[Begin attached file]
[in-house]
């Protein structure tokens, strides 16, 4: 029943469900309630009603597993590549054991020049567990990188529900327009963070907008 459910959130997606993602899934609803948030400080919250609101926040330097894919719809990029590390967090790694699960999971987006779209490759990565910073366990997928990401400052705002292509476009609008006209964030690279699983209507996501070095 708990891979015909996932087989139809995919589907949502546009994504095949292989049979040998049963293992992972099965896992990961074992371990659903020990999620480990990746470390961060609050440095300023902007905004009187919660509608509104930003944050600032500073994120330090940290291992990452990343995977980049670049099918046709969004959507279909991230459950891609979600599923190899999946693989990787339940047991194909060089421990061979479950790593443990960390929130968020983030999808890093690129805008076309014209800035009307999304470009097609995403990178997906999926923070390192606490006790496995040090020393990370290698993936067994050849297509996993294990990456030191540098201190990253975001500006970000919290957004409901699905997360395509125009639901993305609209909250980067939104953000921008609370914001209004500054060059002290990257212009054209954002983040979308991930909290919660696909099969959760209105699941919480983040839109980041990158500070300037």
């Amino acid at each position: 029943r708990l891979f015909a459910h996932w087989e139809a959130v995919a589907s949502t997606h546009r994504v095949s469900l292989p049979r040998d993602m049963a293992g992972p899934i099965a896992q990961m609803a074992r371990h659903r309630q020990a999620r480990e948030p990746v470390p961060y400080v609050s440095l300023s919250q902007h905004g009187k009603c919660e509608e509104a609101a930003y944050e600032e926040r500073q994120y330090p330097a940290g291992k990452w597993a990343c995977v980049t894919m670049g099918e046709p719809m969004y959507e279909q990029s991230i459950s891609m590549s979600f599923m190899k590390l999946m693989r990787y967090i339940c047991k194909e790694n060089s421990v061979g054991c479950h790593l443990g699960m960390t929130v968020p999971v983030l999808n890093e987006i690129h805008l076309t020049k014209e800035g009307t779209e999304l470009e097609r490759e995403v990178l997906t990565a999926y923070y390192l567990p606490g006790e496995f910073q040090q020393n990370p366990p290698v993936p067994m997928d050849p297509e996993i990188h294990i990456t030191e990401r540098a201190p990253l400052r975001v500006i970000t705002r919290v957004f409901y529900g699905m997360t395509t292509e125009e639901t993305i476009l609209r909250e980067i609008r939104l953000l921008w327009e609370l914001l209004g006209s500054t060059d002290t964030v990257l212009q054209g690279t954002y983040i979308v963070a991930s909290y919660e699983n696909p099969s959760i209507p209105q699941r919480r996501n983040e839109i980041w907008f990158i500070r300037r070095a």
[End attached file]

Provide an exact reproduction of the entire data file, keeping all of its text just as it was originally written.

[in-house]
């Protein structure tokens, strides 16, 4: 029943469900309630009603597993590549054991020049567990990188529900327009963070907008 459910959130997606993602899934609803948030400080919250609101926040330097894919719809990029590390967090790694699960999971987006779209490759990565910073366990997928990401400052705002292509476009609008006209964030690279699983209507996501070095 708990891979015909996932087989139809995919589907949502546009994504095949292989049979040998049963293992992972099965896992990961074992371990659903020990999620480990990746470390961060609050440095300023902007905004009187919660509608509104930003944050600032500073994120330090940290291992990452990343995977980049670049099918046709969004959507279909991230459950891609979600599923190899999946693989990787339940047991194909060089421990061979479950790593443990960390929130968020983030999808890093690129805008076309014209800035009307999304470009097609995403990178997906999926923070390192606490006790496995040090020393990370290698993936067994050849297509996993294990990456030191540098201190990253975001500006970000919290957004409901699905997360395509125009639901993305609209909250980067939104953000921008609370914001209004500054060059002290990257212009054209954002983040979308991930909290919660696909099969959760209105699941919480983040839109980041990158500070300037």
């Amino acid at each position: 029943r708990l891979f015909a459910h996932w087989e139809a959130v995919a589907s949502t997606h546009r994504v095949s469900l292989p049979r040998d993602m049963a293992g992972p899934i099965a896992q990961m609803a074992r371990h659903r309630q020990a999620r480990e948030p990746v470390p961060y400080v609050s440095l300023s919250q902007h905004g009187k009603c919660e509608e509104a609101a930003y944050e600032e926040r500073q994120y330090p330097a940290g291992k990452w597993a990343c995977v980049t894919m670049g099918e046709p719809m969004y959507e279909q990029s991230i459950s891609m590549s979600f599923m190899k590390l999946m693989r990787y967090i339940c047991k194909e790694n060089s421990v061979g054991c479950h790593l443990g699960m960390t929130v968020p999971v983030l999808n890093e987006i690129h805008l076309t020049k014209e800035g009307t779209e999304l470009e097609r490759e995403v990178l997906t990565a999926y923070y390192l567990p606490g006790e496995f910073q040090q020393n990370p366990p290698v993936p067994m997928d050849p297509e996993i990188h294990i990456t030191e990401r540098a201190p990253l400052r975001v500006i970000t705002r919290v957004f409901y529900g699905m997360t395509t292509e125009e639901t993305i476009l609209r909250e980067i609008r939104l953000l921008w327009e609370l914001l209004g006209s500054t060059d002290t964030v990257l212009q054209g690279t954002y983040i979308v963070a991930s909290y919660e699983n696909p099969s959760i209507p209105q699941r919480r996501n983040e839109i980041w907008f990158i500070r300037r070095a």